Ștefan Dimitrescu (January 18, 1886 – May 22, 1933) was a Romanian Post-impressionist painter and draftsman.
Born in Huși into a modest family, he completed his primary and secondary studies in his hometown. In 1903, deciding to follow his passion for music, he left for Iași, where he took cello classes at the Iași Conservatory.
In summer of 1903, Dimitrescu entered the National School of Fine Arts in the city, studying in the same class as Nicolae Tonitza; the two studied under Gheorghe Popovici and Emanoil Bardasare. After graduation, Dimitrescu painted murals for the Orthodox churches in Agăș and Asău (Bacău County). Between 1912 and 1913, he studied in Paris, at the Académie de la Grande Chaumière, during which time he was attracted to Impressionism.
Drafted into the Romanian Army at the start of the Romanian Campaign of World War I, Dimitrescu was profoundly touched by the experience, and began painting tragic pieces that documented the misery brought by the conflict. Like his friend Tonitza, he began exploring social themes, such as queuing and the effects of bombardments.
In 1917, along with the painters Camil Ressu, Iosif Iser, Marius Bunescu and the sculptors Dimitrie Paciurea, Cornel Medrea, Ion Jalea and Oscar Han, he founded the Art of Romania association in their Iași refuge. In 1926, Dimitrescu, with Oscar Han, Francisc Șirato, and Nicolae Tonitza, established Grupul celor patru ("The Group of Four").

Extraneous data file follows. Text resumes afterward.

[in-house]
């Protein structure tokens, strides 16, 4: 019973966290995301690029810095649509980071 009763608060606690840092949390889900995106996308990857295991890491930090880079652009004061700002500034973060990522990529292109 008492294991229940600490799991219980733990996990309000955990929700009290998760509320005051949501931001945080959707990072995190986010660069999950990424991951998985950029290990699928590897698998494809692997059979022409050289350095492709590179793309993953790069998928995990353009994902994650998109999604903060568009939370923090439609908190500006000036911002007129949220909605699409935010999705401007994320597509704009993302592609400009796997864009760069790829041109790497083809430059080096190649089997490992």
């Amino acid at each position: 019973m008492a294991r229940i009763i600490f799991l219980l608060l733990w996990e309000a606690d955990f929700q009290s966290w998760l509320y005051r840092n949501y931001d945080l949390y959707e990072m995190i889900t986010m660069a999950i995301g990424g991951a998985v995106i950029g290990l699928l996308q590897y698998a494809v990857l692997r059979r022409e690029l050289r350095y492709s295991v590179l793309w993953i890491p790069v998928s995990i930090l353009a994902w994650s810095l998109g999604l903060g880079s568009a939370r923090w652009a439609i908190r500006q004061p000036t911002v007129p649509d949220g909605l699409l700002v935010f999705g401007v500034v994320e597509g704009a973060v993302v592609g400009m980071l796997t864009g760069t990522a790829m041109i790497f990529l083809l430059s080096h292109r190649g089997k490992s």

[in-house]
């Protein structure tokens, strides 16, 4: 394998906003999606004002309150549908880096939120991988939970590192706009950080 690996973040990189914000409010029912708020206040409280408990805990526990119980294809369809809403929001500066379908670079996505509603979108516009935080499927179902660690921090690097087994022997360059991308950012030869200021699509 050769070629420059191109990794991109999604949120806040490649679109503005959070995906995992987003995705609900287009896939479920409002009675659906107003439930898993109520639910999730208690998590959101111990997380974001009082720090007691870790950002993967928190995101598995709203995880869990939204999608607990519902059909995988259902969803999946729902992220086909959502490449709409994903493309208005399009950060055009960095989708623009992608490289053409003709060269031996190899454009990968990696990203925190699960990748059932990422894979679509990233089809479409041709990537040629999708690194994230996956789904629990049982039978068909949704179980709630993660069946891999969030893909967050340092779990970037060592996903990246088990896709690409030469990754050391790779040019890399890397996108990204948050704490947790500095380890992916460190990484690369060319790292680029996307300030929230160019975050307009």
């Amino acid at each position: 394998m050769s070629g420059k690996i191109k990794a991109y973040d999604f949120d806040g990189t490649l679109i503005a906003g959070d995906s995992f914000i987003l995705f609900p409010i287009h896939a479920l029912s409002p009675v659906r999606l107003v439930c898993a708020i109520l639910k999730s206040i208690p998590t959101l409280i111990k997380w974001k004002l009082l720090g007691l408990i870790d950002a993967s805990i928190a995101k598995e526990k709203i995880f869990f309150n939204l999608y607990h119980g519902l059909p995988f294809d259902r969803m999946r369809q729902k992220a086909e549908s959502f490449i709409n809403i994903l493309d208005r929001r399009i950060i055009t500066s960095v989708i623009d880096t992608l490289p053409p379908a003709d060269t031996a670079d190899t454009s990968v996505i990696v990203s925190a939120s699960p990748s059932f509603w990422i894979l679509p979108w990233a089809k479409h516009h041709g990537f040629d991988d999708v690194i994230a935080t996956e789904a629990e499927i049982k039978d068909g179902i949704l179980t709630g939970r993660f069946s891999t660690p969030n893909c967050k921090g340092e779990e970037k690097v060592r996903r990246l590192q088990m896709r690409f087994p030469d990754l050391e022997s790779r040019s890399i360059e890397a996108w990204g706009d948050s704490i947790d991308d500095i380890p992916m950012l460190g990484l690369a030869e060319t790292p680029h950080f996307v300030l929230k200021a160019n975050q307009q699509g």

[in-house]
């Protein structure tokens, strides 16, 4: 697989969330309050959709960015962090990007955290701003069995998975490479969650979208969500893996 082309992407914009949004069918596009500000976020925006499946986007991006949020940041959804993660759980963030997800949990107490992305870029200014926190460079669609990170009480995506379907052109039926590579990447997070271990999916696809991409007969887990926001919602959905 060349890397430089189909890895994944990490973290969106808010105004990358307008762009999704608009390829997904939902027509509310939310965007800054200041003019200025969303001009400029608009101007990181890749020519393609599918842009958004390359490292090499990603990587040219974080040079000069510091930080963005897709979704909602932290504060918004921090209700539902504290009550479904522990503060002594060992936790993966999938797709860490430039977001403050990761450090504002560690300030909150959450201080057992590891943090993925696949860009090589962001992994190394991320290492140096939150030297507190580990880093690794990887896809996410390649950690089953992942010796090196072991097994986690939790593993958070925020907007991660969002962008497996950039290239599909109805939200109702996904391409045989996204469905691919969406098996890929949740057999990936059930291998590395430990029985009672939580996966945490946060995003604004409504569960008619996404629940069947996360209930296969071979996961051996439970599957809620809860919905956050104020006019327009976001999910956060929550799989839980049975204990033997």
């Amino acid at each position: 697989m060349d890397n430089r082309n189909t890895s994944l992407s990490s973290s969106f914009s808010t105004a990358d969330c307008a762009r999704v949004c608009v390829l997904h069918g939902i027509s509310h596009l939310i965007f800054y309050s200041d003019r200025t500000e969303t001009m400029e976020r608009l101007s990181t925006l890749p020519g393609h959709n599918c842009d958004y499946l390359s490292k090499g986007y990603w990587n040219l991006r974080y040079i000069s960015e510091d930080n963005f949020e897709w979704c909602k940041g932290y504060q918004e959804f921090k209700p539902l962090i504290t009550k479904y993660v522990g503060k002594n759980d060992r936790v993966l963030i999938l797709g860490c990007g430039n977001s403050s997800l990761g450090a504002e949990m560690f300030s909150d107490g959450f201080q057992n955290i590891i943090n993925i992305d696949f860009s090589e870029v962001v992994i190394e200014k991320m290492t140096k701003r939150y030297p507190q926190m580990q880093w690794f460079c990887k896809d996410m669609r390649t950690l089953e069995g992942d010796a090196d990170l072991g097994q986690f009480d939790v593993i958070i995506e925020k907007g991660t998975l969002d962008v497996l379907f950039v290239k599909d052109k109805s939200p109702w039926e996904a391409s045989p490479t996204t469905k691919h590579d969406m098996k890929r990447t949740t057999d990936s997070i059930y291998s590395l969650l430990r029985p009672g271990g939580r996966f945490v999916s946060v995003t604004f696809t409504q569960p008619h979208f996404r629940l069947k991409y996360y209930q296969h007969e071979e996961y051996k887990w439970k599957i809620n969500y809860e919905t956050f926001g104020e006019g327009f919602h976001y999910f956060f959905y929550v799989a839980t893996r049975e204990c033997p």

He became a teacher at the Iași National School of Fine Arts in 1927, and, during the next year, he was named its headmaster (a position he held until his death). Towards the end of his life, Dimitrescu began expanding his palette to cover more somber colors, while exploring compositions in which the background was stripped of details and usually of a dominant white.
He died in Iași and he was buried at the Eternitatea Cemetery.
Most of Dimitrescu's paintings take inspiration mainly from the life of simple folk, and especially from that of Romanian peasants and miners; they attempt to portray Romanian traditions and way of life, drawing on his encounters with both Byzantine art and the work of Paul Cézanne.
Part of his art (between 1926 and 1933) was inspired by his travels to Dobruja, and have been considered to be the most accomplished synthesis between his craft as a draftsman and his art as a painter.
Many of his works are exhibited in Bârlad (at the Vasile Pârvan Museum), Bucharest (the National Museum of Art of Romania and the Zambaccian Museum), Cluj-Napoca (Cluj Art Museum) and in private collections outside Romania (in Austria, Belgium, France and Germany).
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